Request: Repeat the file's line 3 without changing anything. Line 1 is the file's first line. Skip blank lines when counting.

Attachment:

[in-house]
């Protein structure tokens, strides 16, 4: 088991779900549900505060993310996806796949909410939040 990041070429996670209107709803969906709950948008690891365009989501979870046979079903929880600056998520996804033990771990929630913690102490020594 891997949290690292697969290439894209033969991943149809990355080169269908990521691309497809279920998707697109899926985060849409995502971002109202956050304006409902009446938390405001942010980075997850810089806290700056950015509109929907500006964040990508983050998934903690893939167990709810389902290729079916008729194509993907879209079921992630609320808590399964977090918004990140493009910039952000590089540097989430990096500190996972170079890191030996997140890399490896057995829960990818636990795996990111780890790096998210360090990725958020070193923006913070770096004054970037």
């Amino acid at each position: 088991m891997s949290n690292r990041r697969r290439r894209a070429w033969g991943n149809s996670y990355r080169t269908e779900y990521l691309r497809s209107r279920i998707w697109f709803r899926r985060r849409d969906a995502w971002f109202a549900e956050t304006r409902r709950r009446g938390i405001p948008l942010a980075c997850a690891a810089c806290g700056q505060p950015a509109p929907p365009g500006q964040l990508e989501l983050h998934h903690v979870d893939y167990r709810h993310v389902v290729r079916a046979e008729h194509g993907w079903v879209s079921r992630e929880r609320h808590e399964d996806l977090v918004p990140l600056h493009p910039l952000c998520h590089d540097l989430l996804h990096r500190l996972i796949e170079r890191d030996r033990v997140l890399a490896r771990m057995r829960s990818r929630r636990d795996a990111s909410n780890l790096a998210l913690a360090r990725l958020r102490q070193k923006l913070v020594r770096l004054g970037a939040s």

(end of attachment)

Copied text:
């Amino acid at each position: 088991m891997s949290n690292r990041r697969r290439r894209a070429w033969g991943n149809s996670y990355r080169t269908e779900y990521l691309r497809s209107r279920i998707w697109f709803r899926r985060r849409d969906a995502w971002f109202a549900e956050t304006r409902r709950r009446g938390i405001p948008l942010a980075c997850a690891a810089c806290g700056q505060p950015a509109p929907p365009g500006q964040l990508e989501l983050h998934h903690v979870d893939y167990r709810h993310v389902v290729r079916a046979e008729h194509g993907w079903v879209s079921r992630e929880r609320h808590e399964d996806l977090v918004p990140l600056h493009p910039l952000c998520h590089d540097l989430l996804h990096r500190l996972i796949e170079r890191d030996r033990v997140l890399a490896r771990m057995r829960s990818r929630r636990d795996a990111s909410n780890l790096a998210l913690a360090r990725l958020r102490q070193k923006l913070v020594r770096l004054g970037a939040s």